Prepared by The University of Iowa Center for Human Rights (UICHR)*
Article 18 of the 1948 Universal Declaration of Human Rights declares that “[e]veryone has the right to freedom of thought, conscience and religion.” Article 18 of the 1966 International Covenant on Civil and Political Rights enters this ideal into formal international law, adding that “[t]his right shall include freedom to have or to adopt a religion or belief of his [sic] choice, and freedom, either individually or in community with others and in public or private, to manifest his [sic] religion or belief in worship, observance, practice and teaching.” The right to freedom of religion enjoys at least nominal acceptance in most countries of the world. In practice, however, the right is regularly violated, which violations are exacerbated by lack of formal, legal protection, direct governmental interference, and official disregard of third-party abuse.
1/16 — Fraction of a Muslim male’s compensation for accidental death or injury that a Buddhist, Hindu, or Sikh plaintiff receives for the same harm in Saudi Arabia—which recognizes no religion but Islam and regularly sends “religious police” to arrest and deport immigrant members of the Ahmadi sect alleged to be heretic Muslims (Human Rights Watch, 2006; US Dept State 2007)
2 — Years of imprisonment to which a religious official in Turkey may be sentenced for criticism of the government in the course of clerical duty notwithstanding that the Turkish constitution guarantees freedom of religion—a circumstance reminiscent of the criminal prosecution of Nobel laureate Orhan Pamuk for “denigrating Turkishness,” later rescinded following international outcry (Amnesty International, 2006; US Dept State, 2007)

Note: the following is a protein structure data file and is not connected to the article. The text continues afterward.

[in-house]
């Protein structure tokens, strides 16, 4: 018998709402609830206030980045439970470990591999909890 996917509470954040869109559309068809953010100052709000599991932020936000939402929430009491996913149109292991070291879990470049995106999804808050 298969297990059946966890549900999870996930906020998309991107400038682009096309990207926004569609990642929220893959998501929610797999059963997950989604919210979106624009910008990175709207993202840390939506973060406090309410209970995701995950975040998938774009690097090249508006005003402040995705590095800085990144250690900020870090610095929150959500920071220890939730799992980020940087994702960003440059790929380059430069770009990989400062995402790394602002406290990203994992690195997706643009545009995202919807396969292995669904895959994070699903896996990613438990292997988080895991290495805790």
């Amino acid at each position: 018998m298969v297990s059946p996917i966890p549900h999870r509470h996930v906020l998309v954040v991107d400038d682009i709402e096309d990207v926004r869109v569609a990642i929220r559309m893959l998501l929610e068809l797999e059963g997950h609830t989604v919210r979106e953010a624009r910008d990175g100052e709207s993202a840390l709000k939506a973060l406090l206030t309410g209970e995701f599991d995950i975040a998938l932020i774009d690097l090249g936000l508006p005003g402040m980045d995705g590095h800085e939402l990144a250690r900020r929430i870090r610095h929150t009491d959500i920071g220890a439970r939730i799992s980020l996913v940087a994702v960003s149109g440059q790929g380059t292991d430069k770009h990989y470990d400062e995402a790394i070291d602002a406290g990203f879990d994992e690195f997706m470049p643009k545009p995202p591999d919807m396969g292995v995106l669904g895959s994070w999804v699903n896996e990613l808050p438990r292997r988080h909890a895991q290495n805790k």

15 — Years the Myanmar (Burmese) military junta has closely controlled the Burmese Buddhist hierarchy, jailed or defrocked monks critical of government policies, and used military courts to try monks who have urged reconciliation with pro-democracy forces—all this in addition to the three to four thousand people killed, among them numerous Buddhist monks, during peaceful anti-government demonstrations in 1988, 1990, and 2007 (CNN, 2007; France 24, 2007; US Commission on International Religious Freedom, 2007)
188 — Number of Muslims out of Turkmenistan’s ordained quota of 4,600 practitioners allowed to leave the country (equal to one plane load) to participate in the annual Hajj pilgrimage to Mecca in 2006, all of them handpicked by Turkmenistan’s president and subject to government mandates requiring reading of the spiritual guidebook of the late dictator Sapurmurat Niyazov (the Ruhnama) and its use in religious services alongside the Qur’an (Radio Free Europe, 2007; US Dept State, 2007)
800 — Number of Baha’i students whose university admission test scores the Iranian government refused to release in October 2007, effectively preventing their pursuit of higher education but consistent with Teheran’s treatment of an estimated 300,000 Baha’i in the country, Iran’s largest religious minority, as religious apostates not worthy of official recognition (Human Rights Watch, 2007; Radio Free Europe, 2007)
32,009 — Number of Israelis obliged to marry outside Israel between 2000 and 2004 because civil marriages are not recognized in Israel-for example, anyone wishing to marry in a secular ceremony, Jews wishing to wed in non-Orthodox religious ceremonies, Jews not officially recognized as Jewish by the Orthodox Jewish establishment but wishing to wed in Jewish ceremonies, and Jews wishing to wed someone of another faith (US Dept of State, 2007)
450,000 — Number of Kim Il-Sung Revolutionary Research Centers in North Korea at which North Koreans are required to receive weekly instruction, inspiration, and self-criticism so as to ensure acceptance of Kim Jong-Il, son of Kim Il-Sung, as the supreme authority of North Korea, any opposition on religious or other grounds being considered contrary to the national interest, therefore subject to severe punishment (US Commission on International Religious Freedom, 2005; US Dept of State, 2006)
1,500,000 — Approximate number of books, video tapes, and compact discs containing Falun Gong religious teachings seized by the Chinese Government following a proclamation by President Jiang Zemin banning the Falun Gong in July 1999, and continuing to be banned ever since on the grounds that the Falun Gong is a cult and its practitioners consequently subject to arrest, detention, and imprisonment (International Journal of Legislative Information, 2006; US Dept of State, 2007)
*Copyright © 2008 by The University of Iowa Center for Human Rights (UICHR). For further information on human rights generally, please visit the UICHR web site.